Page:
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Organised Labour Rejects The Proposed 5% Minimum Wage Increase


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Organised Labour Rejects The Proposed 5% Minimum Wage Increase

Minister for Employment and Labour, Thulas Nxesi
Minister for Employment and Labour, Thulas Nxesi

28th January 2020


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Organised Labour in Nedlac namely COSATU, FEDUSA and NACTU rejected the National Minimum Wage Commission’s recommendation to the Minister for Employment and Labour, Thulas Nxesi, for a 5% increase in the National Minimum Wage (NMW).

Considering that the NMW has not been increased for 3 years, the proposed increased is totally unjustifiable and totally insulting to the noble ideals of the legislation that was expected to eject millions of workers out of the poverty trap. The NMW amount of R20 for workers in general, R18 for farm workers, R15 for domestic workers and R11 for EPWP was agreed to in March 2017. It is now 2020. 


Organised Labour wrote to the NMW Commission in 2019 motivating for an increase that would at the very least take into account inflation since 2017.  Labour had thus requested that the NMW be increased by at least 12.5% to protect it from 3 years’ worth of inflation.

Labour had also requested that farm, domestic and public works workers receive higher increases in order to ensure that the gap between them and the NMW is narrowed and not widened.


It is thus shocking and callous that the NMW Commission has in a moment of lethargy and a failure to do due diligence, simply recommended an increase of 5% across the board to the Minister.

This will mean that the value of the NMW is being massively eroded by inflation and that the gap between farm, domestic and public works workers and the NMW is widening.

This is a blow to the 6.4 million workers who depend upon the NMW to survive.  It will have a dampening effect on an economy starved of stimulus.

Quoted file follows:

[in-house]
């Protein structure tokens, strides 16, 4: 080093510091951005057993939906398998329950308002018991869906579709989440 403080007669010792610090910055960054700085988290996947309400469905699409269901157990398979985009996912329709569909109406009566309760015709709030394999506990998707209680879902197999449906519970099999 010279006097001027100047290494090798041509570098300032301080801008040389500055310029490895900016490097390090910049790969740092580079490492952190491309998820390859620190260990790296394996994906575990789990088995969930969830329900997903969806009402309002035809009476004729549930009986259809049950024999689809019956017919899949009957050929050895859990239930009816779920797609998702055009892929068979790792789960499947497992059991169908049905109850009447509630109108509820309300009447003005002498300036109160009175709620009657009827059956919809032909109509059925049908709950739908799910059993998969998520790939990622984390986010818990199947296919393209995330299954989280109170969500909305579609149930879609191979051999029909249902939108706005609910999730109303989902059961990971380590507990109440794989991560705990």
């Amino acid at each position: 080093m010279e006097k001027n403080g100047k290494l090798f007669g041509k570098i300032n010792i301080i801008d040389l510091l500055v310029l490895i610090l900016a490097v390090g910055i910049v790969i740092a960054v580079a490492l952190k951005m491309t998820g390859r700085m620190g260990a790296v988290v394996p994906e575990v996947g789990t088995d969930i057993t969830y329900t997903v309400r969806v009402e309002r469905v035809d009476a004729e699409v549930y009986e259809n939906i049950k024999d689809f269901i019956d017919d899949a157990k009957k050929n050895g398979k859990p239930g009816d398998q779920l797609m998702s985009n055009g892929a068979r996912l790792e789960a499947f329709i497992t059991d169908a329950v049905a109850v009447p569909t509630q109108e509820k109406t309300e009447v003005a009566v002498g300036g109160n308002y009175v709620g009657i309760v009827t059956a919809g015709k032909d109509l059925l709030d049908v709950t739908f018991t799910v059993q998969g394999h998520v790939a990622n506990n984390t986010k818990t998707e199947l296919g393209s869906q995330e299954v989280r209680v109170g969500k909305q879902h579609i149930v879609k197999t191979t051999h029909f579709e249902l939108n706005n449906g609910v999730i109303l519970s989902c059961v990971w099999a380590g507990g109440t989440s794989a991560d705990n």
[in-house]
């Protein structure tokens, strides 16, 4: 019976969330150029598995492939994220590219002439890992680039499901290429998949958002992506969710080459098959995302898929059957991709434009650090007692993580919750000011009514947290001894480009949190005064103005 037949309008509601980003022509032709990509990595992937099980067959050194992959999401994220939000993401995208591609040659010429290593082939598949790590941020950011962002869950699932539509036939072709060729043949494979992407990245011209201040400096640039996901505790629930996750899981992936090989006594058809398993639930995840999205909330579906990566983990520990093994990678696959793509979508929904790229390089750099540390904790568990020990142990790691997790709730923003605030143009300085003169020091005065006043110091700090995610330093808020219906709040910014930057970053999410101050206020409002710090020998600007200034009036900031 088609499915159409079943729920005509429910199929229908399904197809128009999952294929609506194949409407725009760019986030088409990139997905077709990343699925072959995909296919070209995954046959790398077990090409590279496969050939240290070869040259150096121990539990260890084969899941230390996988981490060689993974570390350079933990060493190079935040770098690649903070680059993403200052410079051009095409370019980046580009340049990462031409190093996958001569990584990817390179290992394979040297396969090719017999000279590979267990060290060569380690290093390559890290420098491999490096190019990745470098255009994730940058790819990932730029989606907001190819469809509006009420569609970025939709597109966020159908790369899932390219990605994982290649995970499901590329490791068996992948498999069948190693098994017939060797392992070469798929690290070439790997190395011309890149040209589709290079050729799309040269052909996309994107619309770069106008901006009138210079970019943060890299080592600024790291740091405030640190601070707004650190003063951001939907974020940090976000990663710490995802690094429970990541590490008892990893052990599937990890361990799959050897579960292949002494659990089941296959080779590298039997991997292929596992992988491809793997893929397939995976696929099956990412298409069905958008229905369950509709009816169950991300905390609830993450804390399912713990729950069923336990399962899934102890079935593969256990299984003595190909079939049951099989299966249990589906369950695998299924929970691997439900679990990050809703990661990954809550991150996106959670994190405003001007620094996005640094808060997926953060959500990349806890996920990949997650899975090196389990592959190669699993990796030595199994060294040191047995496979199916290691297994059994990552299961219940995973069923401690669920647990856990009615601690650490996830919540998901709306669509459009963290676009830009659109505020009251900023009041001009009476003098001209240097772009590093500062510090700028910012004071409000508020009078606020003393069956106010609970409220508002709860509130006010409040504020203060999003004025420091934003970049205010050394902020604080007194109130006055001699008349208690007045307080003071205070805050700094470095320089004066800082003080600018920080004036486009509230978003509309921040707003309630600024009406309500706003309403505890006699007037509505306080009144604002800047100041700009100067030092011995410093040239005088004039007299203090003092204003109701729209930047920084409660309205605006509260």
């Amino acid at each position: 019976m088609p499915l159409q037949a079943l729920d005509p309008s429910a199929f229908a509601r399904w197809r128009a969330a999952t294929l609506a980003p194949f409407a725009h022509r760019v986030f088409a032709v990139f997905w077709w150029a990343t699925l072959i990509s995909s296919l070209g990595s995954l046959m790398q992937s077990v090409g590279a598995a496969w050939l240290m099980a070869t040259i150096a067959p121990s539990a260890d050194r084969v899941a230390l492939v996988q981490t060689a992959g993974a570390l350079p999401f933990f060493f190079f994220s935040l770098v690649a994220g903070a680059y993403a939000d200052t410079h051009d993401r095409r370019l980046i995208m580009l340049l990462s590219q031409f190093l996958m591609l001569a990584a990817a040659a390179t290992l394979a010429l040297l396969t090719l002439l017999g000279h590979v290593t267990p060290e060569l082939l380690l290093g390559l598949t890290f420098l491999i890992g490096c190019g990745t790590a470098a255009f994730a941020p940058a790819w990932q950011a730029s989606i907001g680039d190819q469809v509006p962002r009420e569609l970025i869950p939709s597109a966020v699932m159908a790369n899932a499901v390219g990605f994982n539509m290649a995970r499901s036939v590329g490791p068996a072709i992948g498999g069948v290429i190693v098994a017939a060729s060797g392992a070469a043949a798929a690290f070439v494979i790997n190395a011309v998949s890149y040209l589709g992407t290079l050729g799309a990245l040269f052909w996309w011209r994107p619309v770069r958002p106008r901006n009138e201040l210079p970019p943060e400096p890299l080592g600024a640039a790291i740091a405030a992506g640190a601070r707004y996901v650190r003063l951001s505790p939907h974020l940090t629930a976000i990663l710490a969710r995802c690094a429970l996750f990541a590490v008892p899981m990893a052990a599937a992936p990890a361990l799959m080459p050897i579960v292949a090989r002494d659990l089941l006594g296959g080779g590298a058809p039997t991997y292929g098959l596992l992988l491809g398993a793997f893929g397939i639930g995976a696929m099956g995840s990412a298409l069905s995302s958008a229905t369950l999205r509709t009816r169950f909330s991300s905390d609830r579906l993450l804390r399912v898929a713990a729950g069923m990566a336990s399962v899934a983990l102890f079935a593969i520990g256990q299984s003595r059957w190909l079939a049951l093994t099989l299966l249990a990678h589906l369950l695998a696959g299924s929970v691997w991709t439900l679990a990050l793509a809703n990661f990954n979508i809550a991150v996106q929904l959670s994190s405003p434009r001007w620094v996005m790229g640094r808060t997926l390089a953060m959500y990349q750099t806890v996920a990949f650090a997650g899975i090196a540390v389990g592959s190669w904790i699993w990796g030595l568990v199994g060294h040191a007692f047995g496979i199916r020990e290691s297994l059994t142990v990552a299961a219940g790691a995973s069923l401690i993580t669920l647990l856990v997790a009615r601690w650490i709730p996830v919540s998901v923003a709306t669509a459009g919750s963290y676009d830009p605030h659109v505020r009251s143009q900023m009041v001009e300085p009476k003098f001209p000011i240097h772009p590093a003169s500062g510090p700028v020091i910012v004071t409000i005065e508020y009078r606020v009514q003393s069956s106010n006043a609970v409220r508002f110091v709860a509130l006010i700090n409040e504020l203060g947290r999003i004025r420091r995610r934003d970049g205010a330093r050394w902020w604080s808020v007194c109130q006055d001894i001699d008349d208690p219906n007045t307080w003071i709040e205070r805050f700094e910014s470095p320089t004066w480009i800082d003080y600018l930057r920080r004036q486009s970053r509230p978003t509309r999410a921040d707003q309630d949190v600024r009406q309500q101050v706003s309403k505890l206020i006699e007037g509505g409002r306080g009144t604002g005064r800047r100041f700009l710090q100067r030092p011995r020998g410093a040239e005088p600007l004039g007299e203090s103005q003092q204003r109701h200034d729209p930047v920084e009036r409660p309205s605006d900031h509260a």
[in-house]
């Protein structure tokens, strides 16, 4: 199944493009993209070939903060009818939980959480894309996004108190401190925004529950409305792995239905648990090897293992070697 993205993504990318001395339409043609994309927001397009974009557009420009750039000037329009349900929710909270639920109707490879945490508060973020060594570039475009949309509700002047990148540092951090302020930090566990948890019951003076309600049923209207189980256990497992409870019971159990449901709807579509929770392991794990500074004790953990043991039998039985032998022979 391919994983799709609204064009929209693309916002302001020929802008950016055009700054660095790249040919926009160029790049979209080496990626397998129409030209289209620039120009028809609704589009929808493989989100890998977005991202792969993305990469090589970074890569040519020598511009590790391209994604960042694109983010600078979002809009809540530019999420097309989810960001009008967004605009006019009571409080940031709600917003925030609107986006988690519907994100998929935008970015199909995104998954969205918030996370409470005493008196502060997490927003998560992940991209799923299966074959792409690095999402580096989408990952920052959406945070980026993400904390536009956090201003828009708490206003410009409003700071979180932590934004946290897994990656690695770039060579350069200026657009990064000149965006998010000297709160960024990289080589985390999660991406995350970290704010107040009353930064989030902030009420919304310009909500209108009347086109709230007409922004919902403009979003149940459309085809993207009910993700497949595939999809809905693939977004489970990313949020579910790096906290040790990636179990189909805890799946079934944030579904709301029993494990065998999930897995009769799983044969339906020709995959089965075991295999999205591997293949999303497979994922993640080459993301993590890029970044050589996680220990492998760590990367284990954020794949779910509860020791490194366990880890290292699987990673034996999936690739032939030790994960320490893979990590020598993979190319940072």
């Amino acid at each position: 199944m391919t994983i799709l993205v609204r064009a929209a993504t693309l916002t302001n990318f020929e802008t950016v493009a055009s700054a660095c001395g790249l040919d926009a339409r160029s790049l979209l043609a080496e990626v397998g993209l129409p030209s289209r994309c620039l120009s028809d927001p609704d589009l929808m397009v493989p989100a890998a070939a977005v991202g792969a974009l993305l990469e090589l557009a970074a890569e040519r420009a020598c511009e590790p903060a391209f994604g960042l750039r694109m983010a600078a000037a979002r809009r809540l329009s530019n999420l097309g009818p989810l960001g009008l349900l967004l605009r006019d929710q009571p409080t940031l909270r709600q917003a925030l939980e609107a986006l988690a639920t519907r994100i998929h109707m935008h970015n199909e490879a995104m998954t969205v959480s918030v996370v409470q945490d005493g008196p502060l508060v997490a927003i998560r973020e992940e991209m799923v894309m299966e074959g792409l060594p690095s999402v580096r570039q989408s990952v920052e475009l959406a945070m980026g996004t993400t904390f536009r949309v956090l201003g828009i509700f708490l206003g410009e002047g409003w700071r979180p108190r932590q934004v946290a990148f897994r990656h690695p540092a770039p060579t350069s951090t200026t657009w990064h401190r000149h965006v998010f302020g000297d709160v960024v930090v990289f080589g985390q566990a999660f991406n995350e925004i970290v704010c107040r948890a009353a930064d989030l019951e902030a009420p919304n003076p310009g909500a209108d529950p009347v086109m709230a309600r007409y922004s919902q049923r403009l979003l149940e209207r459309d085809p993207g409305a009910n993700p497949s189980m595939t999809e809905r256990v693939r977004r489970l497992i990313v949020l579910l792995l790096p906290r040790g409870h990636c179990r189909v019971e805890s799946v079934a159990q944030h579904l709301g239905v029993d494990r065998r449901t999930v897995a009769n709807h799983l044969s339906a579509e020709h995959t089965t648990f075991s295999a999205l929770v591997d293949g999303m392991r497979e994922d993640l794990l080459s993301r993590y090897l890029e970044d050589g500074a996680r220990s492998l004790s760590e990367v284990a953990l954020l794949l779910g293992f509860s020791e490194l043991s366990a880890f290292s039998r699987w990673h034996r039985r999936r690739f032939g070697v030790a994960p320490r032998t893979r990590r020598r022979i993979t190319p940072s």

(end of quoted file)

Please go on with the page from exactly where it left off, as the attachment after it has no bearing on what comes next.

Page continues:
The NMW Act was deliberately crafted.  It requires the NMW Commission to review the NMW annually and to ensure that it is protected from inflation, the cost of living increase, that it can remain a tool to fight poverty and inequality and for the gap between farm and domestic workers and the NMW to be phased out in 2 years.  The NMW Commission has dismally failed on all 3 accounts.  The NMW Act required an increase on 1 January 2020.  The Commission failed to meet its statutory obligations.

Whilst the Minister cannot afford to delay giving impoverished workers an increase, he needs to intervene with the NMW Commission immediately to ensure that an additional increase comes into effect in 2020 to take into account the impact of 2017 and 2018’s inflation upon the value of the NMW.

Equally the Minister needs to deal with the failure of the Department of Labour to ensure that all employers abide by all requirements of the NMW Act.  The Act requires employers to consult workers when applying for exemptions from the NMW.  It further requires those companies receiving such exemptions to be published and for companies failing to pay the NMW to be publicly named and shamed.  The Department has failed to do so.  The leadership of business which signed the NMW Agreement at Nedlac needs to come to the party and explain to workers what it is doing to make sure employers abide by the NMW Act.





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